Like many cities where leisure is an art, New Orleans is capable of lifting breakfast to a higher standard. Enough so, in fact, that we think it wasteful to stay at a place that includes breakfast in the price of a room. Coffee, maybe, before setting foot on the pavement, but to forego the pleasures of the hunt and settle for stale bagels and rubbery eggs or some unknown casserole of a B&B's choice is wasting a chance at some of America's most singular food.
And so the first morning we were in town, we headed for a spot that's been feeding its guests since 1894, long before Preservation Hall, its neighbor, was packing them in. As recently as 20 years ago, it somehow managed to stay off the tourists' eating path, feeding mostly locals, especially in the mornings, but now is busier, its tiny patio and street-front dining room often marked by a line of waiting tummies and their managers.
The Old Coffee Pot, which some may remember as Maxcy's Coffee Pot, or just The Coffee Pot, serves breakfast until “at least” (their phrase) 2 p.m. every day. Not surprisingly, drinks like Bloody Marys are available – we didn't try them but are told that they're very spicy, no surprise in this town. The best tables are those by the tall front windows, providing views of the passing scene on the street as well as the dining room with its eccentric shabby-chic chandelier.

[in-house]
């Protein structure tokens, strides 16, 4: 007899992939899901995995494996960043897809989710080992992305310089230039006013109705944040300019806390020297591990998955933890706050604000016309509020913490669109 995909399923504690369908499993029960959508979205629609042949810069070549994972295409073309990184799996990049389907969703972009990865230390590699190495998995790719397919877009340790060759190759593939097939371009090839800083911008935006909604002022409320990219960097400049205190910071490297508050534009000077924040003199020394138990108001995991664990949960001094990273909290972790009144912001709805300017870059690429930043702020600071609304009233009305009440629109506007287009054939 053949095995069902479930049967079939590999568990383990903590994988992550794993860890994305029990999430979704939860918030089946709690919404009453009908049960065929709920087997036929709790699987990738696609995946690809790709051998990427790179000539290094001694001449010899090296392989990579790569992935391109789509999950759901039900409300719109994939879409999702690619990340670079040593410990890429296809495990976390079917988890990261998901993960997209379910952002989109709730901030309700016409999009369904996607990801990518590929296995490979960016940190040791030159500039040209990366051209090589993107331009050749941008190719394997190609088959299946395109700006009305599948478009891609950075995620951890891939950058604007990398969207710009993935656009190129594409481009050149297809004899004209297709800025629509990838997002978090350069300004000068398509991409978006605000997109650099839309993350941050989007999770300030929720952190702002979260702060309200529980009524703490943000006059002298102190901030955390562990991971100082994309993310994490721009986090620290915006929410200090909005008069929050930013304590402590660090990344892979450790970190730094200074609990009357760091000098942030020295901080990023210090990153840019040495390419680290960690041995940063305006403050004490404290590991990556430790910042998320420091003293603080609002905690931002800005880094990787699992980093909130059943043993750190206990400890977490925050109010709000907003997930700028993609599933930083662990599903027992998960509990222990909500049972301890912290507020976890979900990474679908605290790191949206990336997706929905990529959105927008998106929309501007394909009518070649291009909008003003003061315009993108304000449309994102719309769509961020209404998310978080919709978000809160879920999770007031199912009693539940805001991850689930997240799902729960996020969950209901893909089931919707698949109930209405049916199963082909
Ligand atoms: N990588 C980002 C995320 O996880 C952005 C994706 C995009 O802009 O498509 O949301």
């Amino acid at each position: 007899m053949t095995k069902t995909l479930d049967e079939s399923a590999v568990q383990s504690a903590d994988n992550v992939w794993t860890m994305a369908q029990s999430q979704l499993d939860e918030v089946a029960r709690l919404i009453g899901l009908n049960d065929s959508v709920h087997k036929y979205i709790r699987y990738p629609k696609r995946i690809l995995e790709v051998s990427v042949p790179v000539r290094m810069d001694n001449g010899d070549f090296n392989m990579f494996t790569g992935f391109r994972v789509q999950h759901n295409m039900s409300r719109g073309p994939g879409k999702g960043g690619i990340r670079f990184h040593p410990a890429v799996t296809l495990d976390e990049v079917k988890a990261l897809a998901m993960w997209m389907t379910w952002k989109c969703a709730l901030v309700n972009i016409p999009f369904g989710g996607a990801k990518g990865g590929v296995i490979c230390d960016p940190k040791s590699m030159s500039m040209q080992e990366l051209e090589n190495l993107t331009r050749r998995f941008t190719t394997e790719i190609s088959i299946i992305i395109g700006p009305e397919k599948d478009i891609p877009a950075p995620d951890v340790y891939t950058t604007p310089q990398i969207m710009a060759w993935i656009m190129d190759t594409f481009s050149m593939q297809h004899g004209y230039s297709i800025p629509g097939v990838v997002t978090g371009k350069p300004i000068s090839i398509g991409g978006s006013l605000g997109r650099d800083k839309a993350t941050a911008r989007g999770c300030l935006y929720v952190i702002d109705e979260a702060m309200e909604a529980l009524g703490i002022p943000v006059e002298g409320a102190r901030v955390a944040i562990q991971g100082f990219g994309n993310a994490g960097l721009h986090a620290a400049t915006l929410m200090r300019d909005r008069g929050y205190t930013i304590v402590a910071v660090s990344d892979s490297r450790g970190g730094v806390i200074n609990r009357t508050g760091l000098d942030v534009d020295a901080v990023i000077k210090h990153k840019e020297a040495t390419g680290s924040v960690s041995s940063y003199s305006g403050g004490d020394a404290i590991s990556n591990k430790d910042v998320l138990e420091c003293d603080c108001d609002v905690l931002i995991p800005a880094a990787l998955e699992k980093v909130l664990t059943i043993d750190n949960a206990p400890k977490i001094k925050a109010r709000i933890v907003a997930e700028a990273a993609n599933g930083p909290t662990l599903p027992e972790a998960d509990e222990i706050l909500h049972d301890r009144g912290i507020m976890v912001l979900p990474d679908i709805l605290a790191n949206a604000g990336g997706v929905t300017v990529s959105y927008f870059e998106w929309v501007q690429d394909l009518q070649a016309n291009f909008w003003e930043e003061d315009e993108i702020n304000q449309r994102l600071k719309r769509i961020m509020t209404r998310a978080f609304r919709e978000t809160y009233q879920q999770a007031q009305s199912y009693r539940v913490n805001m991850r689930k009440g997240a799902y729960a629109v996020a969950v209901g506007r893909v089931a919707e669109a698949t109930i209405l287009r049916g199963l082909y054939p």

It's another menu filled with difficult decisions, like wavering on a decision between a Rockefeller omelet with spinach and oysters or the eggs Conti. The latter won, simply because finding chicken livers on a breakfast menu is something Joe can almost never resist. The basics are poached eggs sitting on some excellent biscuits, sauced with browned chicken livers in a white wine sauce with green onions and a little suspicion of garlic. Tender livers, perfectly poached eggs, and a marvelous sauce produced chortles of delight. Fried potatoes, just right in terms of softness and seasoning, did their part.
If there are other places in the Quarter, or indeed, in the city, that offer calas, we're not aware of it. Calas (pronounced KAL-luhs) are fritters made from leftover rice, and are a dish that goes back to the early 19th century; some authorities say they came from Africa. Ladies of color sold them, freshly fried, from baskets, part of the vigorous flow of life on the streets of New Orleans then. If they sound intriguing, Google them; you'll get a bevy of recipes and history. They arrived about the size of a baseball, with syrup alongside, as well as a generous serving of grits. We don't use the syrup; it's superfluous, and overwhelms the delicate, slightly spicy flavor of the crunchy exterior and delicate interior. They're heavier than a doughnut, not so fluffy, substantial enough that two of them are a reasonable entree. Why the grits? Dunno. Seems like an illogical pairing of two starches to us, but we're not Yats, as the locals are sometimes called.
Servers seem the sort who've been there for ages, greeting their regulars, juggling the crowds with aplomb unless a hangover-cranky guest needs to be redirected, and presiding over a room where everyone seems to be having a good time. Refills of the good coffee are frequent. Just what we needed.
The Old Coffee Pot
714 Rue St. Peter's, New Orleans
Breakfast, Lunch and Dinner daily
Credit cards: Yes
Wheelchair access: Patio only
Smoking: Patio only